1 Food 3 Ways: Nectarines

It feels like the beachy days and disco nights of summer just began…but Labor Day is just around the corner, and with it comes the first chill breezes of fall. One of the casualties of the end of summer is, of course, the end of nectarine season, perhaps the worst of the little tragedies we suffer every year as the summer dies a quiet little death. If you haven’t had your fill of the tart-sweet delicious fruit this summer, there’s still time to remedy it! Here’s 3 great ways to use up what’s left of the nectarine crop.

Nectarine Chicken Salad

2/3 cup pecan halves
2 quarts salad greens (8 oz.), rinsed and crisped
1/4 cup vegetable oil
1/4 cup walnut oil (or more vegetable oil; see “Nut Oils on Salad,” below)
1/4 cup white wine vinegar
4 boned chicken breast halves with skin (2 lb. total), rinsed, patted dry, and fat trimmed
Salt and pepper
2 firm-ripe nectarines (12 oz. total), rinsed, pitted, and thinly sliced
5 ounces fresh chèvre (goat cheese), crumbled
1. Preheat oven to 350°. Spread pecans in a baking pan and bake until golden under skins, about 10 minutes. Let cool, then coarsely chop.
2. Mound salad greens on four dinner plates. In a small bowl, stir vegetable oil, walnut oil, and vinegar to blend. Set aside.
3. Sprinkle chicken with salt and pepper. Lay on a lightly oiled barbecue grill over a solid bed of medium-hot coals or medium-high heat on a gas grill (you can hold your hand at grill level only 3 to 4 seconds); close lid on gas grill. Cook chicken, turning occasionally, until meat is no longer pink in center of thickest part (cut to test), about 15 minutes total. Transfer chicken to a cutting board. Remove skin if desired.
4. Slice chicken across the grain 1/2 inch thick; arrange over greens. Tuck nectarine around chicken. Scatter goat cheese and pecans over the top. Stir dressing; pour over salads. Add salt and pepper to taste.

Nectarine-Orange Pudding
1/3 of a cup of water
6 nectarines
½ cup of sugar
1/3 cup of orange juice
8 teaspoons of powdered gelatin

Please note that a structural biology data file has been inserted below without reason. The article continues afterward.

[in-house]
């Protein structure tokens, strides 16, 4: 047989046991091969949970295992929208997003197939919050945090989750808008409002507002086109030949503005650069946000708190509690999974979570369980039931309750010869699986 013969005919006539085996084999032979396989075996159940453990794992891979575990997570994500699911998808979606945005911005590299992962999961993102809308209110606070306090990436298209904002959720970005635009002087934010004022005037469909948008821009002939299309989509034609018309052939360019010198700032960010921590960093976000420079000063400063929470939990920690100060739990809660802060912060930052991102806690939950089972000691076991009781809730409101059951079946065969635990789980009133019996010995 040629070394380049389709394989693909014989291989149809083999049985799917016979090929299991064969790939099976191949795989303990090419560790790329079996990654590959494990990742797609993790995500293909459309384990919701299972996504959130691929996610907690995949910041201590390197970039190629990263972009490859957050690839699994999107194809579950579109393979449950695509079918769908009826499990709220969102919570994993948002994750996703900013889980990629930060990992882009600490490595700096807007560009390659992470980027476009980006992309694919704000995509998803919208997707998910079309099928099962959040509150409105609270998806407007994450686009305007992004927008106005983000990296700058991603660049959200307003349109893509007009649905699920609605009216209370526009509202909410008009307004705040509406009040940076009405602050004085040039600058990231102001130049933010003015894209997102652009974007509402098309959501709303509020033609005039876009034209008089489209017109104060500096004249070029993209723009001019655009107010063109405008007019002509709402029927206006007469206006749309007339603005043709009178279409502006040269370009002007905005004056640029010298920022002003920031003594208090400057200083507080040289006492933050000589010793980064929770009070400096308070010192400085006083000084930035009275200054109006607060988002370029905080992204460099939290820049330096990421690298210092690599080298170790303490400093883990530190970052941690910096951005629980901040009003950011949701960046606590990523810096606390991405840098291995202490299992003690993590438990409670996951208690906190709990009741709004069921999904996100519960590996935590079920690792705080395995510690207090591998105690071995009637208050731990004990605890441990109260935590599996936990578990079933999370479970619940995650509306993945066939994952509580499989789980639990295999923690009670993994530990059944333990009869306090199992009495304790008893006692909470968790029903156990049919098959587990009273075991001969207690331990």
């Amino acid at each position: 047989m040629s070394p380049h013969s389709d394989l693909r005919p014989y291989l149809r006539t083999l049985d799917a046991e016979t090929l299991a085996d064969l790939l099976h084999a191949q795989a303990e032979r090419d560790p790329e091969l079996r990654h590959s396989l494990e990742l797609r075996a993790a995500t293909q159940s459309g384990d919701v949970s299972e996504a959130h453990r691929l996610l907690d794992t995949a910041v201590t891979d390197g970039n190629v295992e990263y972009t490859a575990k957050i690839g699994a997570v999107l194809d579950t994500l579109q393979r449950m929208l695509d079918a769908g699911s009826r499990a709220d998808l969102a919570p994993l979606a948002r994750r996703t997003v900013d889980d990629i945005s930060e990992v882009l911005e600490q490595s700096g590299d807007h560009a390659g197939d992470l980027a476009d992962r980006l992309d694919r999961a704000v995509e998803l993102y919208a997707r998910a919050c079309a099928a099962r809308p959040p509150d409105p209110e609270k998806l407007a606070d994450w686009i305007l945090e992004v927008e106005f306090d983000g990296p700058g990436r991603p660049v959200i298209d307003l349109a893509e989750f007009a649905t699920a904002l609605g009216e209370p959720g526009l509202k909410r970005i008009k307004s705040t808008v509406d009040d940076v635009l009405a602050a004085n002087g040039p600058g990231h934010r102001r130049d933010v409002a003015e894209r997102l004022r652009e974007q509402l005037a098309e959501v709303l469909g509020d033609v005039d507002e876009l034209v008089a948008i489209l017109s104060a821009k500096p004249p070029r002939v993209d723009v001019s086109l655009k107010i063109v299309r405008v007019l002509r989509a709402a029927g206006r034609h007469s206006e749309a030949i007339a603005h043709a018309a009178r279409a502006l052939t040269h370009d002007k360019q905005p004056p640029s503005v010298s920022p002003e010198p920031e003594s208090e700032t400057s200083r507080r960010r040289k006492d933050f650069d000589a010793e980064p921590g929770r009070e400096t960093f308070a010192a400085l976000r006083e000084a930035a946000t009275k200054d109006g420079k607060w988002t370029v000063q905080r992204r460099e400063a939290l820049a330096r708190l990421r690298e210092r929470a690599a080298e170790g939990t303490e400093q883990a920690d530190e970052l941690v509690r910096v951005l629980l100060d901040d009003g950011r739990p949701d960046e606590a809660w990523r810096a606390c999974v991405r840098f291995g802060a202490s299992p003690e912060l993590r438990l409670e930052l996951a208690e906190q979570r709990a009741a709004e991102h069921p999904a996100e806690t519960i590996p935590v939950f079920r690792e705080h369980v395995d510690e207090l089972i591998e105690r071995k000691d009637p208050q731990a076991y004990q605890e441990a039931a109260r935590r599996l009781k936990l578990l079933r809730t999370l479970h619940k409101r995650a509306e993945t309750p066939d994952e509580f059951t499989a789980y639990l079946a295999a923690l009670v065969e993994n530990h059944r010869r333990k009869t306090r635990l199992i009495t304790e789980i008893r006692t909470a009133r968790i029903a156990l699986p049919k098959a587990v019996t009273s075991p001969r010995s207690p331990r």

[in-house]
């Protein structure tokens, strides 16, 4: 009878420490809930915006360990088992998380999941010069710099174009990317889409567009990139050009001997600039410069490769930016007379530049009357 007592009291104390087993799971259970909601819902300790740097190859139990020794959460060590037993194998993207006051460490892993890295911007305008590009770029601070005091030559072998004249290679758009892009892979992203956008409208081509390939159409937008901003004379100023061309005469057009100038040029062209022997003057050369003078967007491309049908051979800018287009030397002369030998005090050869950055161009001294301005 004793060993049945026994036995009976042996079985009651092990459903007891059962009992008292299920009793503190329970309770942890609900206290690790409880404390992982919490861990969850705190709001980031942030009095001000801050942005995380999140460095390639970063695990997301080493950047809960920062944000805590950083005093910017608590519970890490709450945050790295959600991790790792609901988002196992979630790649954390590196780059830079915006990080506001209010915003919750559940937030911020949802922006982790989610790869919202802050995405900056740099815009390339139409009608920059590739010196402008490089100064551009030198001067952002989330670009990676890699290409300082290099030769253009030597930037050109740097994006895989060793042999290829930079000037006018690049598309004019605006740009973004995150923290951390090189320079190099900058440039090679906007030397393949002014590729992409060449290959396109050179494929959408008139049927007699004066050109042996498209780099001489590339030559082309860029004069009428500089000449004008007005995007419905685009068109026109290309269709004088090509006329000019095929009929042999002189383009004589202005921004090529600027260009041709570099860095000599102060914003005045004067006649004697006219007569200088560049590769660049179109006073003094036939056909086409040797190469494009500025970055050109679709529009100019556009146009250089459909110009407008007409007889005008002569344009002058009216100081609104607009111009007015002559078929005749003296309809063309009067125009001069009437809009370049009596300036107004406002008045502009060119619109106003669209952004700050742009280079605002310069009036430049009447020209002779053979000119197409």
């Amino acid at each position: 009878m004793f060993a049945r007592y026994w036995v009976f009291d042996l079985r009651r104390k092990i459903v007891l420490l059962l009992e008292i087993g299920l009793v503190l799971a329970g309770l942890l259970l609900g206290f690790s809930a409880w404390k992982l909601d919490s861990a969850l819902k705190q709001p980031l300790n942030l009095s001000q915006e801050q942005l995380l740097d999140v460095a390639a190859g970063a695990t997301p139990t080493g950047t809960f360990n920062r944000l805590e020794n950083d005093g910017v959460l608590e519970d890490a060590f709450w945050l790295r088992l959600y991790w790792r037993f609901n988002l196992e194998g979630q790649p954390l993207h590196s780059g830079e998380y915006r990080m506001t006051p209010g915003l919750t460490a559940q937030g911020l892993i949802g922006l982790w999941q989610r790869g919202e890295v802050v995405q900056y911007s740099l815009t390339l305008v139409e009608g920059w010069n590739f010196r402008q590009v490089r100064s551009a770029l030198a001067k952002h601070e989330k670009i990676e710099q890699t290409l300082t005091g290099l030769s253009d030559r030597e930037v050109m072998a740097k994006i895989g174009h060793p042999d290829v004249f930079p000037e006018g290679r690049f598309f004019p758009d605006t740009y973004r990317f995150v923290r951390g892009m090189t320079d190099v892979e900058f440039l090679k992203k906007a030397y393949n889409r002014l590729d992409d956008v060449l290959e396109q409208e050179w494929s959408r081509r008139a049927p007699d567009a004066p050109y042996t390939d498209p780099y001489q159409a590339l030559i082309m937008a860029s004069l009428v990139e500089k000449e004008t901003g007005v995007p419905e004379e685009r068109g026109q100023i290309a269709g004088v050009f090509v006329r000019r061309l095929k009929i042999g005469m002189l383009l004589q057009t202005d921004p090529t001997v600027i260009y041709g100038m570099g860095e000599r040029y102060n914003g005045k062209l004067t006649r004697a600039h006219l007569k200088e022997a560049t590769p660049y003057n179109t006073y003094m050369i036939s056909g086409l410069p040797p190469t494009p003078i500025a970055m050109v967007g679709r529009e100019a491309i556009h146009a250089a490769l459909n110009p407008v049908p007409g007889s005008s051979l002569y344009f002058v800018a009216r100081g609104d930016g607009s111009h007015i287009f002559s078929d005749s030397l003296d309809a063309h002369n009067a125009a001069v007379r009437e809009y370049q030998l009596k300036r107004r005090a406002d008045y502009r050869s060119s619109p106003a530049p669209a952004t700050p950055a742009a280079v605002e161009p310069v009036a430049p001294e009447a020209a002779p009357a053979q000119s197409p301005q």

1 cup of whipped cream
1 tablespoon of Cointreau (Orange Liquor)

Orange Sauce Recipes
1 cup of orange juice
½ of an orange’s peels, cut in thins strips
1 tablespoon of sugar
2 tablespoon of Cointreau (Orange Liquor)
2 tablespoon of corn starch dissolved in 4 tablespoon water

1. Place a pot on the fire with the water, nectarines, sugar and orange juice. As soon as it boils lower the flame and let it cook for 4-5 minutes or until the fruit softens. Take the nectarine out and leave aside. Sprinkle the gelatin in the hot liquid in the pot and stir until it dissolves.
2. Blend the nectarine (with peel) and the liquid with the dissolved gelatin. Then strain the mix to get rid of the peels. Place the cream in a bowl and stir the fruit puree with the Cointreau. Oil six pudding molds and place the mixture of fruit, cream and Cointreau. Cover and refrigerate till ready.
3. Sauce: Place in a pot the orange juice, orange strips, sugar, Cointreau, and the dissolved corn starch. Cook at low flame till mixture boils & thickens. Withdraw and let it cool down. Unmold the pudding and serve with sauce.

Nectarine-Carrot Soup

2 tablespoons butter or margarine
1 cup chopped yellow onion
1 fresh California nectarine, peeled and quartered
2 carrots, peeled and cut into chunks
2 cups low sodium chicken broth
1/2 cup fresh orange juice
1/4 teaspoon grated orange peel
Freshly ground black pepper
1/2 cup plain low fat yogurt
2 fresh California nectarines, sliced

Melt margarine in large saucepan over medium-high heat; add onion. Cook and stir about 3 minutes or until onion is softened. Add quartered nectarine,carrots and chicken broth. Bring to a boil; reduce heat and simmer until carrots are fork-tender. Pour into blender; process until smooth. Add orange juice and orange peel. Season with pepper. Pour into serving bowls. Garnish each serving with 2 tablespoons yogurt and nectarine slices.

1 Food 3 Ways: Seaweed

Seaweed feels great in wraps and facials (see #11 of our hot spa trends) – and it happens to be one of the most nutritionally dense and tasty ingredients to include in soups, salads, and other tasty treats. Seaweed is used extensively in Japanese cuisine and is slowly but surely gaining traction in Pacific fusion and other Westernized dishes – all the better for our bodies and our tastebuds. Now you can have your seaweed wrap and eat it, too! (Although we can’t advocate recycling the seaweed from your wrap into your soup.)

Japanese Miso Soup with Seaweed and Tofu

8-inch piece of wakame seaweed (zero calories and full of minerals)
8 ounces tofu